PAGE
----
The Unemployed Help Centre's community kitchen is officially open for business and it was standing-room only at the ribbon cutting.
For Unemployed Help Centre CEO June Muir, the kitchen was a long time coming.
The grand opening of their state of the art community kitchen is the last step of the Plentiful Harvest Program that started with a refrigerated truck, according to Unemployed Help Centre board member Gary Parent.
"Once we got that [the truck] we could finally rescue fruits and vegetables from our friends in the county," said Parent. "With that the vision got bigger."
Plentiful Harvest uses the refrigerated truck to gather food that couldn't be sold by farmers, food processors, restaurants, banquet halls, caterers, and puts it to use rather than letting it end up in landfills.
More than half of the estimated $27 billion of food wasted across the country ends up as unwanted leftovers dropped into household trash bins, according to The Cut Waste, Grow Profit draft report from the Ontario-based Value Chain Management Centre.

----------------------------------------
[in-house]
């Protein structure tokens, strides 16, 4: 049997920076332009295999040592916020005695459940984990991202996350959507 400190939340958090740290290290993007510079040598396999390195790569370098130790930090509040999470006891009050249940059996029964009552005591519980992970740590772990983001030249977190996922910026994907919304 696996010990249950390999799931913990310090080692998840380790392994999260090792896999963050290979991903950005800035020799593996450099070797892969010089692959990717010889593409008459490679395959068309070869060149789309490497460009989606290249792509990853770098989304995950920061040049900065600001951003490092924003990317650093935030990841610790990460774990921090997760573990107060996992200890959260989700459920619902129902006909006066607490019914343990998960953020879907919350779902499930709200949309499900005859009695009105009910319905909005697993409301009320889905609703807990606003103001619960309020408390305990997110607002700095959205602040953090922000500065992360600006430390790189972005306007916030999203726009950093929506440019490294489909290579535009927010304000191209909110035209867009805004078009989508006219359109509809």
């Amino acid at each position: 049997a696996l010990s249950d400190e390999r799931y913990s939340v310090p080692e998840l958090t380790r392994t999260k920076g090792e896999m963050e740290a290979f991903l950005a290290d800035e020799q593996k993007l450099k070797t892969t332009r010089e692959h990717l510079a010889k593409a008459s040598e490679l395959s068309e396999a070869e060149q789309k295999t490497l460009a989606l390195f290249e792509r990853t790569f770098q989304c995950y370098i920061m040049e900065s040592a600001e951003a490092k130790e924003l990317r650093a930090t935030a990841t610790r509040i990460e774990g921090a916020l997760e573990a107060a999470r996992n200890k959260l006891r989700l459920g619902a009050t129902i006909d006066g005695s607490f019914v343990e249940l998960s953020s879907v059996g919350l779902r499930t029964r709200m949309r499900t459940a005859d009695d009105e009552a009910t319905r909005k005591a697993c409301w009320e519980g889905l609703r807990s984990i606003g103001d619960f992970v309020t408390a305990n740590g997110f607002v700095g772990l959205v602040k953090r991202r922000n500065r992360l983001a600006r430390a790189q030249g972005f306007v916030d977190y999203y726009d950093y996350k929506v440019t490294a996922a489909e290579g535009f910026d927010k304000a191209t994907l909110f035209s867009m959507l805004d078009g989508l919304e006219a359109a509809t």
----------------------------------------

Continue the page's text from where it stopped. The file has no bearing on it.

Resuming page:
But with the addition of a walk in freezer, and their new kitchen, the program may put a dent in that number, Parent said.
Chef Robert Catherine from the Greater Essex County District School Board took over the kitchen on Thursday and enlisted the help of students across the city.
He said students and apprentices will turn rescued food into 200 meals every day for VON's Meals on Wheels and close to 6,000 snacks for school breakfast programs.
The chef said students also benefit.
"Apprentices can get their books signed off. Students are getting the credits they need to graduate, and we have at-risk students that were not attending, and they come every day. That's the big part," Catherine said.
They also help process the thousands of pounds of produce that come in every day so it can be shipped out to area food banks.
"I actually really like doing this, it's a lot better than school that's for sure," said student Alex Smith. "It's actually really surprising how much food comes in that would have been thrown away. I feel really good about helping the community."